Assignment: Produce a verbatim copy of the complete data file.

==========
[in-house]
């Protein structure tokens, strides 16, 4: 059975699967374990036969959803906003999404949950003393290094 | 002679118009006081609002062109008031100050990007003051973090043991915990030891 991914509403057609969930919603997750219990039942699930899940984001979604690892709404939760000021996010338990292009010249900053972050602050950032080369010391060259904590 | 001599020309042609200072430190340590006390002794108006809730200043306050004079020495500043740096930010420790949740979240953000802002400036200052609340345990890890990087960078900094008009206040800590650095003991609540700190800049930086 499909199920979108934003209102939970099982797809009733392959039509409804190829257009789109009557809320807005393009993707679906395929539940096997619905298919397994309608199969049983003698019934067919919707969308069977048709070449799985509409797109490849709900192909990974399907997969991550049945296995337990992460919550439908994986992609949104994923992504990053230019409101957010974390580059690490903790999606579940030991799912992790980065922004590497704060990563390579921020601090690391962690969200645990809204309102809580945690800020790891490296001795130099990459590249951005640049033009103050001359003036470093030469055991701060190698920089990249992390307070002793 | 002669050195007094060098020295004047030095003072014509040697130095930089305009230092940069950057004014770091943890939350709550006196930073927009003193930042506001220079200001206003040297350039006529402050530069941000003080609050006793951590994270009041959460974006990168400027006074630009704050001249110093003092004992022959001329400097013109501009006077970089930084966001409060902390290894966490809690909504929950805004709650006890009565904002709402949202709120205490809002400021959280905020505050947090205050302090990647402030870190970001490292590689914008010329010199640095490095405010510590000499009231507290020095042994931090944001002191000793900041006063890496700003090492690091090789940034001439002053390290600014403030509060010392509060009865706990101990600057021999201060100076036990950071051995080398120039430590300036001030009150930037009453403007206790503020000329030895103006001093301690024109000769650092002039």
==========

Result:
[in-house]
């Protein structure tokens, strides 16, 4: 059975699967374990036969959803906003999404949950003393290094 | 002679118009006081609002062109008031100050990007003051973090043991915990030891 991914509403057609969930919603997750219990039942699930899940984001979604690892709404939760000021996010338990292009010249900053972050602050950032080369010391060259904590 | 001599020309042609200072430190340590006390002794108006809730200043306050004079020495500043740096930010420790949740979240953000802002400036200052609340345990890890990087960078900094008009206040800590650095003991609540700190800049930086 499909199920979108934003209102939970099982797809009733392959039509409804190829257009789109009557809320807005393009993707679906395929539940096997619905298919397994309608199969049983003698019934067919919707969308069977048709070449799985509409797109490849709900192909990974399907997969991550049945296995337990992460919550439908994986992609949104994923992504990053230019409101957010974390580059690490903790999606579940030991799912992790980065922004590497704060990563390579921020601090690391962690969200645990809204309102809580945690800020790891490296001795130099990459590249951005640049033009103050001359003036470093030469055991701060190698920089990249992390307070002793 | 002669050195007094060098020295004047030095003072014509040697130095930089305009230092940069950057004014770091943890939350709550006196930073927009003193930042506001220079200001206003040297350039006529402050530069941000003080609050006793951590994270009041959460974006990168400027006074630009704050001249110093003092004992022959001329400097013109501009006077970089930084966001409060902390290894966490809690909504929950805004709650006890009565904002709402949202709120205490809002400021959280905020505050947090205050302090990647402030870190970001490292590689914008010329010199640095490095405010510590000499009231507290020095042994931090944001002191000793900041006063890496700003090492690091090789940034001439002053390290600014403030509060010392509060009865706990101990600057021999201060100076036990950071051995080398120039430590300036001030009150930037009453403007206790503020000329030895103006001093301690024109000769650092002039």